Make sure you use an accurate meat thermometer to confirm the final temperature, regardless of the turkey roasting temperature you decide on. Home cooks used to judge when turkey was done by looking at its color. After piercing the bird with a knife, they would know if the juices were clear or pink. But this is not a reliable method for several reasons. First, pinkness can disappear before a safe temperature is reached. Conversely, some turkeys (particularly heritage and organic birds) might never go pink even after cooking to well over 165°F.

You can use a remote food thermometer (the kind with a probe you insert before cooking, which connects to a digital display that sits on your counter) or an instant-read thermometer to check the temperature of the turkey. In either case, position the thermometer so that the thickest area of the turkey’s breast is where its tip is. Avoid touching the bone at all costs as this will distort the reading. To make sure the turkey is cooking evenly throughout, you should also check the thigh.

Loosely tent the browned sections with a double-thick layer of buttered aluminum foil to protect them from the heat if you notice that the skin is becoming too dark and the desired internal temperature has not been reached.

It’s crucial to give the roast turkey at least 30 minutes to rest after it reaches the ideal temperature before slicing. This allows the bird’s juices to settle and be reabsorbed; if you carve it up too soon, the moisture will simply evaporate, leaving you with dried-out meat that sits atop a puddle on your cutting board. Aluminum foil is not required to be placed over the turkey while it is resting, and doing so will simply result in the skin becoming limp. When it’s time to carve, the turkey will still be hot after resting for up to 90 minutes. Which means you’ve got plenty of time to make gravy.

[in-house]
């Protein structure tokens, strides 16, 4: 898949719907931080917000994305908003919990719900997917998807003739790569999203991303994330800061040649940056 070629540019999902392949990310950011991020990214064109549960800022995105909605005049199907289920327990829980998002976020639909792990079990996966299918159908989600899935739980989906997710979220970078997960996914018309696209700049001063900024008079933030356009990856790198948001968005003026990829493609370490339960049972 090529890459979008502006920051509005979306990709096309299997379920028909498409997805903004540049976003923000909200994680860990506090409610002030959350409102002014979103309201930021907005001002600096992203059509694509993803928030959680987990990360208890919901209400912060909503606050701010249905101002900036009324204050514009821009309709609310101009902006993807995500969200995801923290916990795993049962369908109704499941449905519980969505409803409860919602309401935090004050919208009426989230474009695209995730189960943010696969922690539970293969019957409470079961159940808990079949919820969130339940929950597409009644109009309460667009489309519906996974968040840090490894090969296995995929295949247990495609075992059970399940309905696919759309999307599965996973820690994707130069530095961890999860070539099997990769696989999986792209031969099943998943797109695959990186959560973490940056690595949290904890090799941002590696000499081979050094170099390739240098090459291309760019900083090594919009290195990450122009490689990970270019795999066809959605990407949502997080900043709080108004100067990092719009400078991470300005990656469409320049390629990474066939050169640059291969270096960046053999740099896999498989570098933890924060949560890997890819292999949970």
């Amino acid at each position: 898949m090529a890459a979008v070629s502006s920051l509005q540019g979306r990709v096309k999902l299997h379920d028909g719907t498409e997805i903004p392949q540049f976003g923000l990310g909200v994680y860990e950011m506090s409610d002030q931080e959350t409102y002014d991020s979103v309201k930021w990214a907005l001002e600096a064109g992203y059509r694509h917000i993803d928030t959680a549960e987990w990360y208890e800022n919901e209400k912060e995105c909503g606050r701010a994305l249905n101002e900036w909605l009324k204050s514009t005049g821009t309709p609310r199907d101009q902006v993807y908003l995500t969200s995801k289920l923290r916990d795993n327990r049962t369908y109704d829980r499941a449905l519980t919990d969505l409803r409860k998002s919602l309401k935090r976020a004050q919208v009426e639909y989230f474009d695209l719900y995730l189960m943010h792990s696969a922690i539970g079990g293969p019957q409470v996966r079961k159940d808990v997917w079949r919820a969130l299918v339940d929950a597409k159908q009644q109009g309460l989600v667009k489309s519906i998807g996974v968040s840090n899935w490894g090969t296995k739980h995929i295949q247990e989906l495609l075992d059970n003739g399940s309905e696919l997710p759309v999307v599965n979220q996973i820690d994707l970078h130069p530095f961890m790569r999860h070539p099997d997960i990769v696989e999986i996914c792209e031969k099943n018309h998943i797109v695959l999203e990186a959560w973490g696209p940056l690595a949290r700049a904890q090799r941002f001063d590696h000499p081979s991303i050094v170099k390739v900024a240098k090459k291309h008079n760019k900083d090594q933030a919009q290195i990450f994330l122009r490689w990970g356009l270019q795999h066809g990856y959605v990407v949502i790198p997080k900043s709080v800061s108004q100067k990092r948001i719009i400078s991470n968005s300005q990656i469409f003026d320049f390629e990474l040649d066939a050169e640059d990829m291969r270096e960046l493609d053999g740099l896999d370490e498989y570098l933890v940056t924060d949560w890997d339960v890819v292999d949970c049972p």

Dry brining ratio and method:

  • ¼ cup kosher salt
  • 2 tablespoons brown sugar (white sugar works fine, too)
  • 1 tablespoon black pepper
  • 1 tablespoon chopped fresh sage
  • 2 teaspoon finely chopped fresh rosemary
  • 1 tablespoon chopped fresh thyme
  • 1 tablespoon finely grated orange zest
  • 2 teaspoons finely grated lemon zest
  • 1 teaspoon ground star anise
  • 1 teaspoon smoked paprika
  • ½ teaspoon onion powder
  • 10 juniper berries, ground to a powder

Dry brining instructions:

Put everything in a bowl, stir, and set aside for half an hour. Apply all over your turkey (or chicken!), then refrigerate for two to four days.

Should you stuff your turkey?

Short answer: NO.

If you stuff your turkey with dressing or stuffing, it is almost hard to ensure that the stuffing is cooked through unless you take it out of the bird and let it finish cooking on its own. Salmonella bacteria are particularly harmful to poultry, so anything that comes into contact with a raw bird must be cooked to 160°F (71°C) before it can be consumed.

You would need to cook the turkey for an EXTRA long time, which would definitely dry out the meat, in order to get the stuffing or dressing to 160°F (71°C).

In the end, cooking the stuffing separately from the turkey is simpler, safer, and yields a more appetizing meat texture.


How long does it take to cook a turkey bird?

The simplest way to figure out turkey roasting times is to calculate 13 minutes per pound at 350°F for an unstuffed turkey (that’s about 3 hours for a 12- to 14-lb. turkey), or 15 minutes per pound for a stuffed turkey.

What cooking method is best for turkey?

Grilling your turkey is a great option if you love crispy, charred skin. Breaking down the bird first into breast halves, leg quarters and wings decreases the cooking time and ensures that each part is cooked to the right temperature. Grilling will keep the heat out of your kitchen and free oven space for the sides.

How is a turkey supposed to be cooked?

Whole turkey: On your meat thermometer, a whole cooked turkey should reach an internal temperature of 165°F in the breast and 175°F in the thigh. Whole turkey, stuffed: The center of the stuffing must reach 165°F. Turkey breast, boneless: The thickest portion of the turkey breast should reach 165°F.